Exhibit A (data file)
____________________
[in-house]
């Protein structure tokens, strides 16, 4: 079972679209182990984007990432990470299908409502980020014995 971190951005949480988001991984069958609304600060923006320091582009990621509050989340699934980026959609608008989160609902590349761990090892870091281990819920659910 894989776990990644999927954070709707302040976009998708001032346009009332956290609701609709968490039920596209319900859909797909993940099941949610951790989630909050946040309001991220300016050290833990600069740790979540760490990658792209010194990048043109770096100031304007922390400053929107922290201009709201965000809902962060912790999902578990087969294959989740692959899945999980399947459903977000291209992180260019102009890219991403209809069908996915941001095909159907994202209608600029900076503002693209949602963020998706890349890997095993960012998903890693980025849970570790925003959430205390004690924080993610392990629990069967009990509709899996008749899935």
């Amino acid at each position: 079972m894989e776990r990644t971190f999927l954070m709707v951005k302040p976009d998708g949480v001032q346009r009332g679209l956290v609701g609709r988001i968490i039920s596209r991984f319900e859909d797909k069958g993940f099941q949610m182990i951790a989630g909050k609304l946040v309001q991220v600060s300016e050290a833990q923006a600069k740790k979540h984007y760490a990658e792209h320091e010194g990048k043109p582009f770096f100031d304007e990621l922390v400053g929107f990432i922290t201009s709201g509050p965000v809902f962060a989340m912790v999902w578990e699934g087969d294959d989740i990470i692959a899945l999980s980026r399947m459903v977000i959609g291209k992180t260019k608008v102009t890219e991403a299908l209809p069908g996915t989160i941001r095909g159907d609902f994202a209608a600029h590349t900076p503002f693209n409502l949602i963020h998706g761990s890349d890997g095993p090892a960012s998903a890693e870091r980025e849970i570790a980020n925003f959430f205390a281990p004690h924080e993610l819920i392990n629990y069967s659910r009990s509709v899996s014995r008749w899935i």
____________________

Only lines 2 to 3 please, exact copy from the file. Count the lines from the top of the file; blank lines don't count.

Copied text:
């Protein structure tokens, strides 16, 4: 079972679209182990984007990432990470299908409502980020014995 971190951005949480988001991984069958609304600060923006320091582009990621509050989340699934980026959609608008989160609902590349761990090892870091281990819920659910 894989776990990644999927954070709707302040976009998708001032346009009332956290609701609709968490039920596209319900859909797909993940099941949610951790989630909050946040309001991220300016050290833990600069740790979540760490990658792209010194990048043109770096100031304007922390400053929107922290201009709201965000809902962060912790999902578990087969294959989740692959899945999980399947459903977000291209992180260019102009890219991403209809069908996915941001095909159907994202209608600029900076503002693209949602963020998706890349890997095993960012998903890693980025849970570790925003959430205390004690924080993610392990629990069967009990509709899996008749899935």
């Amino acid at each position: 079972m894989e776990r990644t971190f999927l954070m709707v951005k302040p976009d998708g949480v001032q346009r009332g679209l956290v609701g609709r988001i968490i039920s596209r991984f319900e859909d797909k069958g993940f099941q949610m182990i951790a989630g909050k609304l946040v309001q991220v600060s300016e050290a833990q923006a600069k740790k979540h984007y760490a990658e792209h320091e010194g990048k043109p582009f770096f100031d304007e990621l922390v400053g929107f990432i922290t201009s709201g509050p965000v809902f962060a989340m912790v999902w578990e699934g087969d294959d989740i990470i692959a899945l999980s980026r399947m459903v977000i959609g291209k992180t260019k608008v102009t890219e991403a299908l209809p069908g996915t989160i941001r095909g159907d609902f994202a209608a600029h590349t900076p503002f693209n409502l949602i963020h998706g761990s890349d890997g095993p090892a960012s998903a890693e870091r980025e849970i570790a980020n925003f959430f205390a281990p004690h924080e993610l819920i392990n629990y069967s659910r009990s509709v899996s014995r008749w899935i």